Washington High School to look at how newly implemented changes affect students

WASHINGTON — As the first semester of the school year rounds out, Washington High School will be eager to look at how several newly implemented changes has affected its students.

Washington High School principal Erik Buchholz presented at the Dec. 11 Washington Community School District school board meeting, going over new programs the high school has decided to partake in, including using the Comprehensive, Integrated Three-Tiered Model of Intervention (Ci3T). The district’s high school is following the middle school’s use of the model, which focuses on the academic, behavioral and social development of students. The model classifies students into three levels (high risk, moderate risk and low risk) that indicate their need for certain interventions. Buchholz has explained that this is the first semester the school has used to program to collect data on students and only have about three months of information collected under the program.

During his principals report, Buchholz also presented on attendance data across the four grade levels. For the months of August, September, October and November, freshmen attendance at the high school averaged 94.62 percent, sophomore attendance averaged 93.09 percent, junior attendance averaged 93.17 percent and senior attendance averaged 93.95 percent. Buchholz also provided further information on absences, pointing out that a large portion was often due to illness across all grade levels. To address unexcused absences, the principal explained that the school contacts and meets with parents as well as uses the Ci3T model to do behavior interventions. The principal also reported on referral data which showed the senior class had 22 referrals across the first four months of the school year, the junior class had 82, the sophomore class had 81 and the freshman class had 135.

In addition to behavior interventions, the school has rearranged its previously 4 block schedule to include a 5th block in the 2019-20 school year. The final block of the day is explicitly dedicated to make up intervention, where teachers can pull students for extra instruction and reteaching of material if a student is falling behind or having trouble in the classroom. Buchholz explained that about 20 percent of the students get pulled by teachers for specific instruction while other students have options to take other enrichment classes offered by teachers like ACT prep or language courses students would not have an opportunity to take otherwise.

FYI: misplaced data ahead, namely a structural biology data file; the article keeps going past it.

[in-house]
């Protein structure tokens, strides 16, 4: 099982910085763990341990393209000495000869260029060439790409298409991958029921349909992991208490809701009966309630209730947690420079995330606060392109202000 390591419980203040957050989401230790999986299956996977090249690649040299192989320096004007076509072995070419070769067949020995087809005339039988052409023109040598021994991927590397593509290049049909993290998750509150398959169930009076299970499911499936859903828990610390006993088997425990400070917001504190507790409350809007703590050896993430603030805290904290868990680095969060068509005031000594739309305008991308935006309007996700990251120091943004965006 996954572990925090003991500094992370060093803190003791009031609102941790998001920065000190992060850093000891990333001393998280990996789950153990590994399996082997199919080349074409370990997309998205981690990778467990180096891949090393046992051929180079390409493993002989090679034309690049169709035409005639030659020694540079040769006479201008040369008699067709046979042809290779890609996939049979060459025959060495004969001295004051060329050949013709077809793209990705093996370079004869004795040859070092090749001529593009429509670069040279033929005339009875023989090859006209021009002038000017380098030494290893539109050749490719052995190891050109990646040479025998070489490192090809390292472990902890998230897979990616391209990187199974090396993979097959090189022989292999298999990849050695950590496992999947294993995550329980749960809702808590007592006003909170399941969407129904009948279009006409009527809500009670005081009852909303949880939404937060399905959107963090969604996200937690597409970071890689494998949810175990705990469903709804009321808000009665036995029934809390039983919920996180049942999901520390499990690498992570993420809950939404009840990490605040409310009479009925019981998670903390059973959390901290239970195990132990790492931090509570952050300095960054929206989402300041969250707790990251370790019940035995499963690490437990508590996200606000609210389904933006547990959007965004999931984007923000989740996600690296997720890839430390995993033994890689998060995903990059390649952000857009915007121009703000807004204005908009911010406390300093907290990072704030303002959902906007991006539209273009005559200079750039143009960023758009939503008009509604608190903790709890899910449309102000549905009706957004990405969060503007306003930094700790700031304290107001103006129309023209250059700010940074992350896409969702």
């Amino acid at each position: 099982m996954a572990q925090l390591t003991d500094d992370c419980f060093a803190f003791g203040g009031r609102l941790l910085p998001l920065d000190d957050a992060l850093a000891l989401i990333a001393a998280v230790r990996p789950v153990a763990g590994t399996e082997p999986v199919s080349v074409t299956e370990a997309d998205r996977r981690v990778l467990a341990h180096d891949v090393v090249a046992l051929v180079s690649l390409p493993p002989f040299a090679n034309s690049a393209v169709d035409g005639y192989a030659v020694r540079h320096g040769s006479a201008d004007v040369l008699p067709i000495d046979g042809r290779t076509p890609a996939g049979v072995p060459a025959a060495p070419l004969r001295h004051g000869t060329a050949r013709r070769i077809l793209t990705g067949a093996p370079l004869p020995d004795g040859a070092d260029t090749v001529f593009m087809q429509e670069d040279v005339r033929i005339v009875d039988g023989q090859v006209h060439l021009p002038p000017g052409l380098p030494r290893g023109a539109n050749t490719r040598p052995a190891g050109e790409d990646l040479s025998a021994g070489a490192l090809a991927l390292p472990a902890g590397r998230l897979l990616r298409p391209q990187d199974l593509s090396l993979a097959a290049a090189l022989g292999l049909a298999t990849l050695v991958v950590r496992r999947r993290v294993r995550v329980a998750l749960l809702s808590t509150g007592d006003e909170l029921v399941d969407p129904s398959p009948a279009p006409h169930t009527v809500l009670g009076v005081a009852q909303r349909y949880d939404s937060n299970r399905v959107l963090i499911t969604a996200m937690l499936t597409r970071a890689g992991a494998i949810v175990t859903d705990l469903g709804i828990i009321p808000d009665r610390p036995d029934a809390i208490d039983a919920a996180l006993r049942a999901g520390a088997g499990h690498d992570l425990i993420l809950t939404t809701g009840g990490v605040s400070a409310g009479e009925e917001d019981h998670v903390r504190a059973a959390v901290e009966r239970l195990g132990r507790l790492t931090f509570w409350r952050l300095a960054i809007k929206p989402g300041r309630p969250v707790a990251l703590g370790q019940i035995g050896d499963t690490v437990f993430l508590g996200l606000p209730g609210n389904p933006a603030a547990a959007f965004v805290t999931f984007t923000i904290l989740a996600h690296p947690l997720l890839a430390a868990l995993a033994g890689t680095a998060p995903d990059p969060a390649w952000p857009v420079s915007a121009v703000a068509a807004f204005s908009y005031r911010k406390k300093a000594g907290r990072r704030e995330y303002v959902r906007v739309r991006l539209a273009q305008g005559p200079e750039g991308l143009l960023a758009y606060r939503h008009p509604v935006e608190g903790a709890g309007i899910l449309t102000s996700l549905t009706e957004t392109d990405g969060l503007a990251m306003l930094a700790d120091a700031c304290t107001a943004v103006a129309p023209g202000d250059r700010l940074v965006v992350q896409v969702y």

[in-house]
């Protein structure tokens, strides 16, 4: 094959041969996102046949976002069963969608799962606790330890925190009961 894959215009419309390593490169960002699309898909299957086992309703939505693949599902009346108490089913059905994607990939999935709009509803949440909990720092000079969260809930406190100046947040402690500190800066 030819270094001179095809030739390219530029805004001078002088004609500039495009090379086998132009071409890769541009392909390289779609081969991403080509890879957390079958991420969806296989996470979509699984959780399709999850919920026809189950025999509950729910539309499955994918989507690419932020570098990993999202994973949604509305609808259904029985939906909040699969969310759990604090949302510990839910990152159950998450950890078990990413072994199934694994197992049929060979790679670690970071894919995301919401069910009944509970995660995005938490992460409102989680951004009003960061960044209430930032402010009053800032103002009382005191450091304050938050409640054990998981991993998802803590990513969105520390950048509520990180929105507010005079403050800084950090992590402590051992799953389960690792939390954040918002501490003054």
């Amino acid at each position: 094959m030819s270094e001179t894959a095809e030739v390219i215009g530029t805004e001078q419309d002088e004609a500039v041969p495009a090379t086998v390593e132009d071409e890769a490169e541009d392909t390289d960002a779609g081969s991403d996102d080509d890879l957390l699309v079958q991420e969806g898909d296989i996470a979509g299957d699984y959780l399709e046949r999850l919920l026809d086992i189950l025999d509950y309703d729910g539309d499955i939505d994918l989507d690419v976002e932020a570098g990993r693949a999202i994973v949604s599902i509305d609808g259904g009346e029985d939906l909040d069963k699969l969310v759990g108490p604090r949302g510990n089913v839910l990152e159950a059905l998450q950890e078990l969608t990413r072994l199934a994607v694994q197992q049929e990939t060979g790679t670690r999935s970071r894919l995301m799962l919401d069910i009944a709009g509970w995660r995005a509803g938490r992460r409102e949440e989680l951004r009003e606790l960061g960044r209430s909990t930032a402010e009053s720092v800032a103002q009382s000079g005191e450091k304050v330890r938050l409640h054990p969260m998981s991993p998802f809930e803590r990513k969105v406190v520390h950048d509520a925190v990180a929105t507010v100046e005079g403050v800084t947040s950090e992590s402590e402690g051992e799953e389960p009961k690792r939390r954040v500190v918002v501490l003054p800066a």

The addition of the new block has been the topic of much discussion. Board member Eric Turner noted during the principal’s presentation that he’s

“By far it’s the most comments I’ve received from parents and students on a topic in a long time and it seems as if there’s nothing in between. Student or the parents feels it’s beneficial or not at all,” Turner said.

Buchholz explained that both students and staff were surveyed on the effectiveness of the addition of the 5th block and noted that a “high majority of students are liking the opportunities.” Buchholz also explained that with more time, the school will have more comprehensive data on how the changes affect students.

Buchholz also invited high school language arts teacher Ben Obermann to present on NoRedInk, an online web-based program the English department is using to track and teach students. The high school bought licenses for the program, which are used with freshmen and sophomores. NoRedInk has students take diagnostics at the beginning of each unit to determine a student’s proficiency in a specific topic and tracks students’ progress. The program allows teachers to easily see which students may need more support and in which areas.

During their Dec. 11 meeting, the school board also held their organizational meeting, during which incumbents Eric Turner and Troy Suchan were sworn in alongside new board member Kelly Smith. Sonia Leyva, who was also reelected into a seat, was absent from the meeting and will be sworn in at a later date. The board chose to re-elect Turner as president with Heidi Vittetoe also reelected into the vice president position. Vittetoe was also not present at the board meeting. Before the organizational meeting, Stephanie Ellingson, who served as a board member for nine years and decided not to run for reelection, was thanked for her years of service before making her exit.

The board reviewed several reports, including financial information on the district’s expenditures. A transportation report given by financial director Jeffery Dieleman showed that the district’s net operating transportation costs dropped from $839,418.14 to $801,191. The board also approved a resolution ordering the Physical Plant and Equipment Levy (PPEL) and Revenue Purpose Statement (RPS) measures be included in the March election of the following year. Both measures are renewed on a ten-year basis. Dieleman explained that PPEL is mostly used to fund technology and brings in about $500,000 each year for the district. The RPS outlines how the district can spend funds collected from the penny sales tax.